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visits. she has dual british and iranians citizens, and was arrested at terrain airport, after visiting her parents. —— citizenship. at terrain airport, after visiting her parents. -- citizenship. people here in the foreign office and across government have been working very ha rd over across government have been working very hard over the last 19 months to secure the release of nazanin zaghari—ratcliffe and indeed to solve some other very difficult consulate cases in iran. and we will continue to do that and we will leave absolutely no stone unturned. richard ratcliffe says his wife is in poor health and on the verge of a nervous breakdown. their daughter cannot travel to britain to be reunited with her father. cannot travel to britain to be reunited with herfather. this morning he was able to press the foreign secretary on all of those issues, and asked that his wife be granted diplomatic protection. diplomatic protection would essentially turn her plight from an individual consulate issue into an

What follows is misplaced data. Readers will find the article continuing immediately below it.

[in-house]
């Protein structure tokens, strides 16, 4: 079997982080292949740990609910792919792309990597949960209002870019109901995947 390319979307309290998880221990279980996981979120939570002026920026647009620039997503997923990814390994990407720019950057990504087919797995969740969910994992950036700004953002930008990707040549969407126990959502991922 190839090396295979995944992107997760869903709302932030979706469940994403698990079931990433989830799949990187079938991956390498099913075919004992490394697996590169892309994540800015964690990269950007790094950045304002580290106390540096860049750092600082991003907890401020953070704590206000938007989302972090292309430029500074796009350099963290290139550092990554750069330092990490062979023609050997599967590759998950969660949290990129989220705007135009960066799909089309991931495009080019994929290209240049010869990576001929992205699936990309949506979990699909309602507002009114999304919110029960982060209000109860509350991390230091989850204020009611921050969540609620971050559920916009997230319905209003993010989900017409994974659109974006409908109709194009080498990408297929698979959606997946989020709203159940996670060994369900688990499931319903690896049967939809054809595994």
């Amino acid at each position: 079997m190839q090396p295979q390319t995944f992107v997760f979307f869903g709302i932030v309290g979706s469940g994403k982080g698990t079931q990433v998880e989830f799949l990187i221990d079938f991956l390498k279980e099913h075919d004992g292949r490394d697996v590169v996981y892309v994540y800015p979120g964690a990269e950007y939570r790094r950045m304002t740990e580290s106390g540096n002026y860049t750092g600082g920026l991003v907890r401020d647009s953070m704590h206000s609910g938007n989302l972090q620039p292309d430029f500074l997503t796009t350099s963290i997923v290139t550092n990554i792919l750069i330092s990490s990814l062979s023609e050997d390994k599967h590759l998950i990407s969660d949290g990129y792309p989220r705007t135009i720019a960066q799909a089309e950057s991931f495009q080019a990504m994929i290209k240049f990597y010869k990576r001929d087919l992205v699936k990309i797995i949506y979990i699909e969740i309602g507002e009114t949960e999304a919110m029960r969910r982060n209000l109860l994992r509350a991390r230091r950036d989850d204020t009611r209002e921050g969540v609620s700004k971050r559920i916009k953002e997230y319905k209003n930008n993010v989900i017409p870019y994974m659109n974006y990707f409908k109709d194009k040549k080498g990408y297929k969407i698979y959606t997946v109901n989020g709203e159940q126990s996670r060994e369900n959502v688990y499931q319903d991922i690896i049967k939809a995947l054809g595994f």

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official dispute between britain and iran. 0fficials here at the foreign 0ffice have been trying to work out whether that move would have a positive impact on the case in iran. according to mr ratcliffe, the foreign secretary expressed reservations about granting diplomatic protection. he still hopes his wife will be home in time for christmas. the interim leader of the scottish labour party, alex rowley, has stepped down from the post because of allegations about his past conduct. he's referred himself to the party's investigations unit following newspaper allegations that he sent abusive text messages to an ex—girlfriend. he denies all the allegations. the winner of the party's leadership contest is due to be announced this weekend. at least five people have died in greece after a storm last night near athens. a sudden downpour in towns around the capital left roads flooded and trapped people in their homes an cars.